While many Canadians suffer the toll of social isolation, one man spends six months working in near-total solitude every year, and loves it. Experts explain why.
“I’m able to see in my six months of ‘solitude’ something super positive. It takes time. The first weeks when I’m alone here, it’s strange,” says Gabriel Lanthier, in his fourth year as manager of the University of Montreal’s Laurentian Biology Station. In this role, he spends November until May working alone at the rural site, managing, repairing, and maintaining the 16.4 square kilometres of land.
In turn, during the summer season, it’s all hands on deck, as Lanthier manages a team of eight who run the site that houses many active research experiments and University of Montreal classes, hosts students who are writing theses, and rents the space out to private events.
Why does he love solitude?
“We underestimate in everyday life our need for space, for tranquility. We’re all on a rolling train.” He continues, “People often stop at the point where they’re about to break. The hard end.”
Lanthier was hired to work in an isolated region in the Lower Laurentians, 75 kilometres north of Montreal, where he lives with his partner and their two children. His lifestyle for the winter months — quiet, solitary, and slowed down — reflects the “new normal” introduced by social distancing laws enforced in Quebec, especially for remote workers, to curb the spread of COVID-19.
According to Statistics Canada, the percentage of Canadians experiencing poor mental health has tripled to 24 per cent since 2018, and young people are hit hardest over recent social distancing measures. Further, “Over half of participants report that their mental health has worsened since the onset of physical distancing,” according to the study.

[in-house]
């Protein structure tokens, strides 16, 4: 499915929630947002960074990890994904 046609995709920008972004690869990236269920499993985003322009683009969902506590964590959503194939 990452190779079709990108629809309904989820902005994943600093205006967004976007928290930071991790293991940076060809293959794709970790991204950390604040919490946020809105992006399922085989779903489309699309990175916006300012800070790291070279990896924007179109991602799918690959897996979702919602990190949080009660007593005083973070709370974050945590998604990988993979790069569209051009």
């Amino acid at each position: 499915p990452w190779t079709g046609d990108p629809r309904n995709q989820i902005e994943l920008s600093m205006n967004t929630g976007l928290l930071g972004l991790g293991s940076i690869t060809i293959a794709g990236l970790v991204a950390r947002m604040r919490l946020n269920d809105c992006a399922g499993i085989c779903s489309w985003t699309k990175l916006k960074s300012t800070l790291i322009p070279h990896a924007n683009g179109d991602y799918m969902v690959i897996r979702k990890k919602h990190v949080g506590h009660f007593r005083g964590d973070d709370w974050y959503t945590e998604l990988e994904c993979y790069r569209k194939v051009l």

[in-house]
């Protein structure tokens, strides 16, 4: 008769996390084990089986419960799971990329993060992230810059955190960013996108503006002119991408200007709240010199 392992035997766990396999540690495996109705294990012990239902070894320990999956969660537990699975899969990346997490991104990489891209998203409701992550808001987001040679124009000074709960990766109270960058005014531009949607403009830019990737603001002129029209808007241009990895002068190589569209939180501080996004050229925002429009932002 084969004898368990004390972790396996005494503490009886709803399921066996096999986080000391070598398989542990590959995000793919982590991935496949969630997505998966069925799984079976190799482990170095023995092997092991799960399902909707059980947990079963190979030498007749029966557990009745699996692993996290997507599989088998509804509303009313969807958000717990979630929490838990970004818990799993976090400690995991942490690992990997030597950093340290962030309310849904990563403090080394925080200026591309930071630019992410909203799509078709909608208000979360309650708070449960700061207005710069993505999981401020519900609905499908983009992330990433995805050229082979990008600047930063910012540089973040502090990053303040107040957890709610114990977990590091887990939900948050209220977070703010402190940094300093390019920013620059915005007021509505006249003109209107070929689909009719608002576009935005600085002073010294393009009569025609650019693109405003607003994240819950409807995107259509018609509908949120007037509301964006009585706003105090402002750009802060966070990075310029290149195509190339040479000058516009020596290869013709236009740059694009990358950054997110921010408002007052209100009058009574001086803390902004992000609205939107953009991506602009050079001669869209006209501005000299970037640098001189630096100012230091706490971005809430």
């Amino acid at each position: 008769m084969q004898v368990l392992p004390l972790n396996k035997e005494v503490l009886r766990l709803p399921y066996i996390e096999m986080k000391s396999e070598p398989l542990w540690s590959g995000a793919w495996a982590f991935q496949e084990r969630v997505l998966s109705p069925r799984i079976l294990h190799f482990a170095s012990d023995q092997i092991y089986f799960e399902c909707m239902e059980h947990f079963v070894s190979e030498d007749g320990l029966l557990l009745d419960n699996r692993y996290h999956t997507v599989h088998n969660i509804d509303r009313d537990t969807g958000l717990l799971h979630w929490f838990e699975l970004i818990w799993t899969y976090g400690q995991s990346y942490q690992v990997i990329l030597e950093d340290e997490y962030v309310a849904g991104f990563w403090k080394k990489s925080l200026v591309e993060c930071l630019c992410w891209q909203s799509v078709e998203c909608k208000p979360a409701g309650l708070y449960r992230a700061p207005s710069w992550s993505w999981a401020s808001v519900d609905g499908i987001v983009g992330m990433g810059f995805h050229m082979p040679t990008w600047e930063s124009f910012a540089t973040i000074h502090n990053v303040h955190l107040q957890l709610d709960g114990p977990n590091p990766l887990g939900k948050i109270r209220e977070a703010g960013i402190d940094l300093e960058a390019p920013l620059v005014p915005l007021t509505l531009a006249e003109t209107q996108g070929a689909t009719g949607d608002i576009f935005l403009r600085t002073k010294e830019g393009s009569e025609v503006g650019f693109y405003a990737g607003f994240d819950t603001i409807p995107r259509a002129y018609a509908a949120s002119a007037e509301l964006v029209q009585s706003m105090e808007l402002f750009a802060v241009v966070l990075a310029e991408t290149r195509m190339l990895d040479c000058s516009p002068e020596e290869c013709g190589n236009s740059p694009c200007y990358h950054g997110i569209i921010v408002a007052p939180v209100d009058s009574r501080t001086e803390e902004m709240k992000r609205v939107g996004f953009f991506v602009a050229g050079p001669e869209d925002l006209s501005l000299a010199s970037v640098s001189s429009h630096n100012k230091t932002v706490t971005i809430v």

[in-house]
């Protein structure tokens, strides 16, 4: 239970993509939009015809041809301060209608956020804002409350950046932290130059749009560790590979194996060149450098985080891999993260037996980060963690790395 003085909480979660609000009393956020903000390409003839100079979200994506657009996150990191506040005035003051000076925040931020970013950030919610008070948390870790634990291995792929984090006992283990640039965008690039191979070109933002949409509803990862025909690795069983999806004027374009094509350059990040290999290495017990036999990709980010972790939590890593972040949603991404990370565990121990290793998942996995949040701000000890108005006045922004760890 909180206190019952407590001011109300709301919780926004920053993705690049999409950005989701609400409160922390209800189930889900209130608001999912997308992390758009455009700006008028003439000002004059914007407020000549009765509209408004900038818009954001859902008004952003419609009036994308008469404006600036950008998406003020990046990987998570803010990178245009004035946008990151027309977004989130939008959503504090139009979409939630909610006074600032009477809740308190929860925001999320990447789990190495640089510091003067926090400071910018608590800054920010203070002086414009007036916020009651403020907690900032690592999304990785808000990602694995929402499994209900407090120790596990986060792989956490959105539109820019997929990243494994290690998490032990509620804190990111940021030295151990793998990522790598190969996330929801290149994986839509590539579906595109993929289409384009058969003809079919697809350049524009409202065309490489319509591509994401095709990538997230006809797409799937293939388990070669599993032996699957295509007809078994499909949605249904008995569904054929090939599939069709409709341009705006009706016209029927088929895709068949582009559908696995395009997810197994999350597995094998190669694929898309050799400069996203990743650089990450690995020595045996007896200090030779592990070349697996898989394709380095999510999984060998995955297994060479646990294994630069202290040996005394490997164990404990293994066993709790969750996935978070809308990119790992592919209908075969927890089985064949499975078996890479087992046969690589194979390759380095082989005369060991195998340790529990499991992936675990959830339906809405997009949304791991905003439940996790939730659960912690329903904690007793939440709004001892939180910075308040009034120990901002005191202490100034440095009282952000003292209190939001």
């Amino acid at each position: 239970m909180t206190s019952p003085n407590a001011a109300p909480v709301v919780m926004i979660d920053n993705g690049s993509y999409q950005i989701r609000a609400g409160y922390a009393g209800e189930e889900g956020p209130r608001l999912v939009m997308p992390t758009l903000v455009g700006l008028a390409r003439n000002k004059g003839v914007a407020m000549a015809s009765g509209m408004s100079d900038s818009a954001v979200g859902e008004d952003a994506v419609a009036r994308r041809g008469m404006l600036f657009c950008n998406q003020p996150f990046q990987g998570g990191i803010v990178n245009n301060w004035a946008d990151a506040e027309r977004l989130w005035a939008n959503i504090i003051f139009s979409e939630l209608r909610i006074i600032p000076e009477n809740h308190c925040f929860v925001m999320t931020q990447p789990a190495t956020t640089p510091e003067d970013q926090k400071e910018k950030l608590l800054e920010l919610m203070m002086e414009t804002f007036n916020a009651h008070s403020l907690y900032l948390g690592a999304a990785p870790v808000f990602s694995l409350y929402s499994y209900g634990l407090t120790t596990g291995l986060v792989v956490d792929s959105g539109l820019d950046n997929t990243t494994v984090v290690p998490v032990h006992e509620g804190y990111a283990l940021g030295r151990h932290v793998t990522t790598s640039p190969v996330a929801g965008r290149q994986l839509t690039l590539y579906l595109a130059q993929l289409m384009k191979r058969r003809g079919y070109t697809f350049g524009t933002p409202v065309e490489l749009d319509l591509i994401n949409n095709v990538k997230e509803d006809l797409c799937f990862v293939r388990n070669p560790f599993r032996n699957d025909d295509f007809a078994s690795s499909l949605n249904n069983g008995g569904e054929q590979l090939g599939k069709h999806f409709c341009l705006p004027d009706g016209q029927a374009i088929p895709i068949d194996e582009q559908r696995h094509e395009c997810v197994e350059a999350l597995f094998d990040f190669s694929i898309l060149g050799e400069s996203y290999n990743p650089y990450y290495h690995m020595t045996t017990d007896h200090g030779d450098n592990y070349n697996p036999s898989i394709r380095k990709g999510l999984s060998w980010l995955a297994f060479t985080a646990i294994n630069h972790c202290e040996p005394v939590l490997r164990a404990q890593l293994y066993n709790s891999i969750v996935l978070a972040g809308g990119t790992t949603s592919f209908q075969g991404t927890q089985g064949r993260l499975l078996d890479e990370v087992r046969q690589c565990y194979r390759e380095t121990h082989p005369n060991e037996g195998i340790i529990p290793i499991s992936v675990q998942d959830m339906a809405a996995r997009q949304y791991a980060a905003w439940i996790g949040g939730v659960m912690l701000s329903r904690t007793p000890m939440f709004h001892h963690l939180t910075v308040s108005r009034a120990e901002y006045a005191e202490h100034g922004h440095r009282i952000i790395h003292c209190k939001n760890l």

Burnout culture is not a new phenomenon. In response to a rise in stress and burnout among Canadian labourers, Quebec has been working to expand its legislation protecting worker’s health to include mental health as well, according to Canada’s Occupational Health and Safety Magazine.
Recently, experts have warned of the psychological strain that essential workers face during this time, which can ultimately lead to greater risk as employees, facing exhaustion, are more susceptible to mistakes.
According to a Statistics Canada report, those with the most education are more likely to hold positions that can be done from home, illustrating that “The risk of experiencing a work interruption during the pandemic might fall disproportionately on financially vulnerable families.” Further, it poses the dilemma for those working in low-paid, high contact industries, such as the service industry or factory work, whether or not to absorb high risks by working in person.
So, is solitude really the culprit of this swelling unwellness, or is it merely a symptom of something else?
Lanthier attributes his wellness in the face of solitary winters to three things — he likes his job, he works outside, and he slows down.
Meaningful work is a central factor to job satisfaction. That and “mastering, leadership, balance, influence, achievements and colleagues,” according to the Happiness Research Insititue’s 2019 Job Satisfaction Index.
This research studies Danes’ work satisfaction, identifying three main issues that workers faced in 2019 — managing the “work-life balance,” “stress,” and fostering a “sense of identity from their job.” The research found that meaningful work offers labourers a stronger sense of job satisfaction, which in turn heightens their happiness.
“Me, I’m in paradise,” says Lanthier. “I’m sure it’s not the same situation if you ask me to work in a four-and-a-half, no windows, semi-basement, for eight hours in front of a computer. I would not have the same appreciation of isolation than what I have.”
According to the theory of logotherapy developed by psychiatrist and neurologist Viktor Frankl, humans derive happiness from meaning — through purposeful work, relationships, or suffering, as explained in his book, “Man’s Search for Meaning,” first published in 1946.